COVID-19 will activate old & new disputes in East Asia 

COVID-19 will activate old & new disputes in East Asia 

Representative image. (Credit: AFP Photo)

The trajectory of the COVID-19 pandemic now appears to be similar across the world. That the world may be different after this pandemic is a given. What is worrying is the fact that it is shaping geopolitics in conventional hotspots, including distrusts. It is doing so rapidly and at a time when the United States, a security provider in East Asia, is occupied domestically. In fact, COVID-19 may have reactivated some of the old disputes and given new life to a few of the simmering disputes and concerns across the world. In East Asia in particular, it is creating a new type of uncertainty and politics that needs to be looked at closely.

Japan-South Korea relationship

One of the most significant flashpoints that seem to have been activated since COVID-19 is the Japan-South Korea dispute. The two countries have historically had a highly uneasy relationship. In many ways, it is the American security umbrella that has been the glue in this relationship. China’s rise only gave a reason to suspend the bilateral mistrust for the two. 

There have been simmering tensions over the emotionally-driven territorial dispute in the Dokdo/Takeshima islands and the issue of reparations for Korean comfort women. Trade relations have soured in the last one year as the US-China trade war loomed large. It worsened even further when Japan put restrictions on exports of high-tech material to South Korea in July 2019 in response to failed negotiations over how to address the issue of Japanese use of forced labour during World War II. 

This led to the strengthening of national sentiment in South Korea leading to reduced sales of Japanese products like beers and cars. Subsequently, South Korea also decided to end its intelligence-sharing pact with Japan. Thus, there were significant trust issues even before COVID-19 as such. After the outbreak of COVID-19, as both the countries imposed bilateral travel restriction, this relationship nosedived even further. Moreover, the recent act of sending a ritual offering to the controversial Yasukuni Shrine by Shinzo Abe is likely to heat up the sentiment. 

Impact on Japanese economy

Japan has also suffered a lot due to the postponement of the 2020 Tokyo Olympics. It had already spent a substantial amount, to the tune of $12.6 billion, on the Olympics and it is estimated that the postponement will cost Japan another $5.7 billion. Media estimates suggest that the Olympics were to cost Japan closer to $28 billion. This was a flagship event for the Abe government to achieve economic recovery from the decade-long slowdown since the 2011 earthquake and everything that happened in its aftermath. None of that is going to be recovered anytime soon as tourism will languish even after the epidemic ends. This changes Abe Shinzo’s plans who will face the next general elections scheduled in October 2021.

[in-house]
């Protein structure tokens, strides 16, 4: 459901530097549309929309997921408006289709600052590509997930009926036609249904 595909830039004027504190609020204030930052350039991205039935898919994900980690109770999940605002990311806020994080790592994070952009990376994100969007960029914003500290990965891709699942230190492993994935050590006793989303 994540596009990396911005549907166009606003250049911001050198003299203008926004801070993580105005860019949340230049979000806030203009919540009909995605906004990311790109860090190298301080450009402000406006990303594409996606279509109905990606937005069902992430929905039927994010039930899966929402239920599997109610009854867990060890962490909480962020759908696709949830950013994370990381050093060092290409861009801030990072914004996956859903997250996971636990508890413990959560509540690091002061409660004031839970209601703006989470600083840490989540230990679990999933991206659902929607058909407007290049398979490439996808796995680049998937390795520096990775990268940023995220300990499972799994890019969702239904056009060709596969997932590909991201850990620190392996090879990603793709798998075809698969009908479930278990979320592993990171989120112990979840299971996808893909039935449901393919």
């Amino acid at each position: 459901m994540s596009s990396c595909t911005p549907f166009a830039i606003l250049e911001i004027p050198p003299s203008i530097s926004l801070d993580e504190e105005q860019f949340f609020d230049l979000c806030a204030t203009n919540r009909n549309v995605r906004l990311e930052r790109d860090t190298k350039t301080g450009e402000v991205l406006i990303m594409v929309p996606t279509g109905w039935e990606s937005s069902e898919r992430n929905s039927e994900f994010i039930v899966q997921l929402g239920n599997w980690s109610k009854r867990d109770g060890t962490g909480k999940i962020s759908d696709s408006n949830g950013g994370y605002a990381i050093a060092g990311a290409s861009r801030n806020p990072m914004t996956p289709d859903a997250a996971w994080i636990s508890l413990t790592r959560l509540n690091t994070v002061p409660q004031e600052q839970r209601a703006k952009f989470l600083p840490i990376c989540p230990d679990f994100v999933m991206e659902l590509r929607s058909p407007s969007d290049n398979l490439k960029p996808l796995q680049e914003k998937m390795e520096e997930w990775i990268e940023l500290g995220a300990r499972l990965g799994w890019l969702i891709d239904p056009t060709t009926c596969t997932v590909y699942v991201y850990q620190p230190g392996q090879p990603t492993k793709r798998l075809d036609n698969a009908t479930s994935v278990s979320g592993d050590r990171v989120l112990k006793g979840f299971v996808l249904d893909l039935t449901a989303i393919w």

Perhaps as a response to this has been the package offered to Japanese companies to relocate back home. In April 2020, Japan's cabinet approved a Bill that would subsidise businesses that would move back to Japan to the tune of 248.6 billion yen ($2.33 billion). The manufacturing of high-added value products like medical equipment, automated robots etc. is going to be invited to relocate back to Japan and the other manufacturing may shift to Southeast Asia – Vietnam being the likely principal beneficiary of this policy. This will have significant impacts both economic and strategic.

China in focus 

China’s establishment of ‘administrative districts’ in the South China Sea has signalled to its Southeast Asian neighbours that negotiations are all but over. While it makes little material difference immediately, it makes it clear that China will continue to project benign foreign policy postures separately from nationalist projects like the territorial expansions in the South China Sea. ASEAN’s weakness is exacerbated due to halting of trade and once again there is little hope of a departure from dependence on trade with China.

Not to be missed amidst all this are the development regarding Taiwan and Hong Kong, two of China’s core interests. First, there was a whole lot of politics about Taiwan's participation in the World Health Assembly. That seems to have been resolved with a bargain where China agreed for an inquiry into sources of COVID-19 after the pandemic. Second is the assertive posture by Tsai Ing-wen after her swearing-in recently and the recently passed Hong Kong national security legislation which showcases that China will trample the One Country Two Systems formula when democracy makes things uncomfortable for the party. This will certainly fuel Chinese nationalism further.

All this creates a sense of unease as far as East Asia is concerned. First, the East Asian miracle has been on the basis of open economies and was not built by nativist governments. Second, COVID-19 has come in the era of inward-looking great powers. Moreover, as the US and Europe and now Russia face serious cases and slow recovery, their attention is almost all domestic which means they have less time or will to focus on global issues. All systems and powers around the world have had their reputations damaged due to COVID-19. As they try to resurrect those, most have resorted to nationalisms of one form or another. Competing nationalisms, as we know from history, have never facilitated harmony and engagement. 

(Avinash Godbole is Assistant Professor, Jindal School of Liberal Arts & Humanities, Jindal Global University. He specialises in China Studies)

Disclaimer: The views expressed above are the author’s own. They do not necessarily reflect the views of DH. 

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